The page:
And Haseeb Drabu Voted ‘Emotionally’

 “Thirty years after becoming eligible to vote, I voted for the first time in the just concluded parliamentary elections. I had not voted till now on political and ideological reasons; elections in J and K have sought to legitimize pre-determined choices and do not offer the alternatives that the majority of the people stands for,” writes Haseeb Drabu in an article published in a Srinagar newspaper on May 8.

To vote or not is a purely personal choice, and Dr Drabu is entitled to exercise that individual freedom. But after voting for the first time in thirty years, he wants to celebrate his act intellectually and politically as well. The problem is that the arguments he has advanced are incoherent and lack substance. I have been, like many others, cherishing Dr Drabu’s articles, particularly because he is considered an expert on economics.

Amid conflict under occupation, the economic argument forms the core of colonial control and mentality. Hence, educating people on economic issues during times of conflict is immensely helpful in liberating from colonial mentality. We are not parasites, but instead our resources are looted by way of the NHPC, and though countless other means. New Delhi has mounted economic arguments against the people of Kashmir right from 1947 to control and belittle the Kashmiri people. In this context, Dr Drabu’s articles contribute in a meaningful way, though on a much smaller scale. But he has jumped into the political arena and wants that people should like his choice intellectually as well.


But the economist is incoherent and unconvincing in his arguments. First, he conflates his self too much by casting his vote in the recent parliamentary elections. I agree, though for different reasons, that the boycott policy elevated to the level of political religion is harming the long-term interests of people of Kashmir. The Hurriyat leadership has failed to translate such policies into tangible political advantages, and is yet adamant on repeating this useless process. But this is not enough to hide the writer’s shallowness. He says that his reasons for voting are purely emotional. He further adds: I voted in anger and angst. I voted with disgust and disdain.

But at the same time, he also contradicts himself:  It was a vote against that form of politics which is only about display of awesome power. Moreover, he adds, his voting had solid reasons of “attitudinal arrogance,” “ethical impropriety,” and “moral decadence.” So his “emotional” voting is guided by political reasons.

His patronizing attitude shines through his disconnected arguments, “me and my community,” and his ethnic nationalism, and sovereignty, all unexplained terms and issues. Though a non-political entity, he seeks the annihilation of his political opponents. He launches his arguments from a nonexistent political self, going at least by what is known of him. He is very concerned about his ethnic identity, something which has never helped Kashmiris. This was the ideological and political; plank which Sheikh Abdullah used to ruin his people. His one vote means nothing, only the valorizing of his own self which has no ground to stand upon. If he sees Jammu dominating Kashmir politically and administratively, his voting will not change that, because the long process of disempowerment is now a gigantic process, aided and abetted by his supposed political redeemers, during their rule.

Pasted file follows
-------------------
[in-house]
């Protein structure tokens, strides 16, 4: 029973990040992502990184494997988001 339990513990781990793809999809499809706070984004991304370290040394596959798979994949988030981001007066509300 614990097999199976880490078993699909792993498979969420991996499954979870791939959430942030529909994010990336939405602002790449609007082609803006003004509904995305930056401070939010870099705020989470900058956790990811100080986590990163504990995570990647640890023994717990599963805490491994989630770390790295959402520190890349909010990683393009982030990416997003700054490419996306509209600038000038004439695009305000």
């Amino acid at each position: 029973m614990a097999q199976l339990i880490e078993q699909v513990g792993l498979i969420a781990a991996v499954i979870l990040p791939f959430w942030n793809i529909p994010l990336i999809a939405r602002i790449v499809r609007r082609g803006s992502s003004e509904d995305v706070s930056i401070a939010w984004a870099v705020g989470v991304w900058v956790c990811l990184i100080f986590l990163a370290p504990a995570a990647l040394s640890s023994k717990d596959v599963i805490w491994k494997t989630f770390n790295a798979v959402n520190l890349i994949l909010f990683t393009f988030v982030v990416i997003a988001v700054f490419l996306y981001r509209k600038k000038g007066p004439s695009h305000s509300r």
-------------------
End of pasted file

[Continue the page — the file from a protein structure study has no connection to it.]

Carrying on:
Presently, the sub-regional ethnic identities of the Buddhists, the Pandits,  the Gujjars, the Kashmiris, the Paharis are fully used by the deep state to divide and disempowered people. This is not the way to empower ethnic denominations. Dr. Drabu appears grossly misled on this count. It seems that he is fighting shy of talking about the real issue of identity at the core of which is the religion of the people of Kashmir which again people think is the major cause of their being treated as “the other,” and disempowered.

The writer claims that his vote was an act to cleanse his conscience and a balm for the bruised identity of any self-respecting Kashmiri. This is too pompous a claim. A vast majority of 72 per cent people, including hundreds of intellectuals, cleansed their conscience by not voting because they thought it simply empowers the collaborator class who act as New Delhi’s agents of disempowerment. One such intellectual arrested by the police was Dr Ghulam Qadir Lone of Hadipora, a widely-known and respected Islamic scholar.  Thus Dr. Drabu’s voting stands diametrically opposite to the thousands of people from Ananatnag to Baramulla-Sopore, who I suspect do not share his bogus arguments.

The writer is mistaken in the belief that his tone of writing (it was a vote) is as if he voted and the desired macro-change happened. Nothing has happened, nor will it ever. The voting of a single person, who frames his politics and ideology around ill-defined ethnicity, means nothing

It would have been far more honourable of Dr Drabu had he, as an intellectual, joined his voice  with the likes of Amartya Sen and Arundhati Roy, and many others in the world, who have expressed disquiet on the prospect of Hindutva communalism taking central stage in Indian democracy. But by casting his vote, he has gone along. An intellectual should be a rebel and resist the powers that are exclusivist, quasi-racist and subversive. By joining in, one’s conscience tends to get muddier, not cleansed.

I suspect many would view his article as a bid to rehabilitate himself with the political masters of his choice, should they come to power. I think his real contribution would be to write on economic issues to enlighten people rather than on his voting which, after all, should have been his personal affair and not something to flaunt intellectually.